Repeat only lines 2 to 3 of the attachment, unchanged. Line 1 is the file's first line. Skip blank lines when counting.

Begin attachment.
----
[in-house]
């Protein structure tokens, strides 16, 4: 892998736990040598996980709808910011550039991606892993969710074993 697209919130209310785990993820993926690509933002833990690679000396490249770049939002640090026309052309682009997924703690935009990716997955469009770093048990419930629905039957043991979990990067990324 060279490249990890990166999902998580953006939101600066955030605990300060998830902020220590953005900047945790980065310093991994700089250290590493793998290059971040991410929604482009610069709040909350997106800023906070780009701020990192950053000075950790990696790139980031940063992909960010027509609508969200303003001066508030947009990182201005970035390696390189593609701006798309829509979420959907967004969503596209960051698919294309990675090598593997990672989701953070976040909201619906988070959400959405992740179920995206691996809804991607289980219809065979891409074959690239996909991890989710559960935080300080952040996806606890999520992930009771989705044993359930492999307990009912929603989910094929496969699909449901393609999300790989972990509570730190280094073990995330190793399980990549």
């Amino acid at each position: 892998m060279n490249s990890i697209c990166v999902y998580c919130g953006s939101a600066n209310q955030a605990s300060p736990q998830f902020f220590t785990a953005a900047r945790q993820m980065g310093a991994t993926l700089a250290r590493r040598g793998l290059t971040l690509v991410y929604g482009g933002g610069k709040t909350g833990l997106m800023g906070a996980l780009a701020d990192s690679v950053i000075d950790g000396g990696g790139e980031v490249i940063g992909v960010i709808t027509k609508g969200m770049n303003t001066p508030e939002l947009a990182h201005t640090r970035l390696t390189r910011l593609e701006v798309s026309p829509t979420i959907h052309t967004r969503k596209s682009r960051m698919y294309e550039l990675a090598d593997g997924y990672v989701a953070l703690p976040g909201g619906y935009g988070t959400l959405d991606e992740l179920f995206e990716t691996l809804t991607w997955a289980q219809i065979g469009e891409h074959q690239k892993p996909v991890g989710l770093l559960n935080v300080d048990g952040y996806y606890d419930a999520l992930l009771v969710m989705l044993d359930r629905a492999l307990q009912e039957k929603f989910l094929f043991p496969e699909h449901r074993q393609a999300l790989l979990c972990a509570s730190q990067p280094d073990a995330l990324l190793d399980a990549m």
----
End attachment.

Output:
């Protein structure tokens, strides 16, 4: 892998736990040598996980709808910011550039991606892993969710074993 697209919130209310785990993820993926690509933002833990690679000396490249770049939002640090026309052309682009997924703690935009990716997955469009770093048990419930629905039957043991979990990067990324 060279490249990890990166999902998580953006939101600066955030605990300060998830902020220590953005900047945790980065310093991994700089250290590493793998290059971040991410929604482009610069709040909350997106800023906070780009701020990192950053000075950790990696790139980031940063992909960010027509609508969200303003001066508030947009990182201005970035390696390189593609701006798309829509979420959907967004969503596209960051698919294309990675090598593997990672989701953070976040909201619906988070959400959405992740179920995206691996809804991607289980219809065979891409074959690239996909991890989710559960935080300080952040996806606890999520992930009771989705044993359930492999307990009912929603989910094929496969699909449901393609999300790989972990509570730190280094073990995330190793399980990549």
């Amino acid at each position: 892998m060279n490249s990890i697209c990166v999902y998580c919130g953006s939101a600066n209310q955030a605990s300060p736990q998830f902020f220590t785990a953005a900047r945790q993820m980065g310093a991994t993926l700089a250290r590493r040598g793998l290059t971040l690509v991410y929604g482009g933002g610069k709040t909350g833990l997106m800023g906070a996980l780009a701020d990192s690679v950053i000075d950790g000396g990696g790139e980031v490249i940063g992909v960010i709808t027509k609508g969200m770049n303003t001066p508030e939002l947009a990182h201005t640090r970035l390696t390189r910011l593609e701006v798309s026309p829509t979420i959907h052309t967004r969503k596209s682009r960051m698919y294309e550039l990675a090598d593997g997924y990672v989701a953070l703690p976040g909201g619906y935009g988070t959400l959405d991606e992740l179920f995206e990716t691996l809804t991607w997955a289980q219809i065979g469009e891409h074959q690239k892993p996909v991890g989710l770093l559960n935080v300080d048990g952040y996806y606890d419930a999520l992930l009771v969710m989705l044993d359930r629905a492999l307990q009912e039957k929603f989910l094929f043991p496969e699909h449901r074993q393609a999300l790989l979990c972990a509570s730190q990067p280094d073990a995330l990324l190793d399980a990549m």